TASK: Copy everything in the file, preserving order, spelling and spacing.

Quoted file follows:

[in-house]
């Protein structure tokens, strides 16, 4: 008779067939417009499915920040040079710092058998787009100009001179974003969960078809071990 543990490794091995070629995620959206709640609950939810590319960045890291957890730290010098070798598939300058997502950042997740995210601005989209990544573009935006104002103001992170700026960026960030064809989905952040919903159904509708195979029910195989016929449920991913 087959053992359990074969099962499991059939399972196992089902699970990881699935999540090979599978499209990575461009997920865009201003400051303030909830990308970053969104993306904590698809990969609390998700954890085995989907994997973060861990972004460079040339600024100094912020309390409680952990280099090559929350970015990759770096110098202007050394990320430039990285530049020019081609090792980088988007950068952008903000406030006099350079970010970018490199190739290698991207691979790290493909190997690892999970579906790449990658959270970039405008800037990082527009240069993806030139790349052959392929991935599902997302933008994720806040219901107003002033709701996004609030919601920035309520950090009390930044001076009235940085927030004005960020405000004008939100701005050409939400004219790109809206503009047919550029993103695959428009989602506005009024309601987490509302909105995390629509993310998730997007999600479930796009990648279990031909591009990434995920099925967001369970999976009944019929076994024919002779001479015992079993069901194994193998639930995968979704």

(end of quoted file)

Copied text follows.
[in-house]
């Protein structure tokens, strides 16, 4: 008779067939417009499915920040040079710092058998787009100009001179974003969960078809071990 543990490794091995070629995620959206709640609950939810590319960045890291957890730290010098070798598939300058997502950042997740995210601005989209990544573009935006104002103001992170700026960026960030064809989905952040919903159904509708195979029910195989016929449920991913 087959053992359990074969099962499991059939399972196992089902699970990881699935999540090979599978499209990575461009997920865009201003400051303030909830990308970053969104993306904590698809990969609390998700954890085995989907994997973060861990972004460079040339600024100094912020309390409680952990280099090559929350970015990759770096110098202007050394990320430039990285530049020019081609090792980088988007950068952008903000406030006099350079970010970018490199190739290698991207691979790290493909190997690892999970579906790449990658959270970039405008800037990082527009240069993806030139790349052959392929991935599902997302933008994720806040219901107003002033709701996004609030919601920035309520950090009390930044001076009235940085927030004005960020405000004008939100701005050409939400004219790109809206503009047919550029993103695959428009989602506005009024309601987490509302909105995390629509993310998730997007999600479930796009990648279990031909591009990434995920099925967001369970999976009944019929076994024919002779001479015992079993069901194994193998639930995968979704």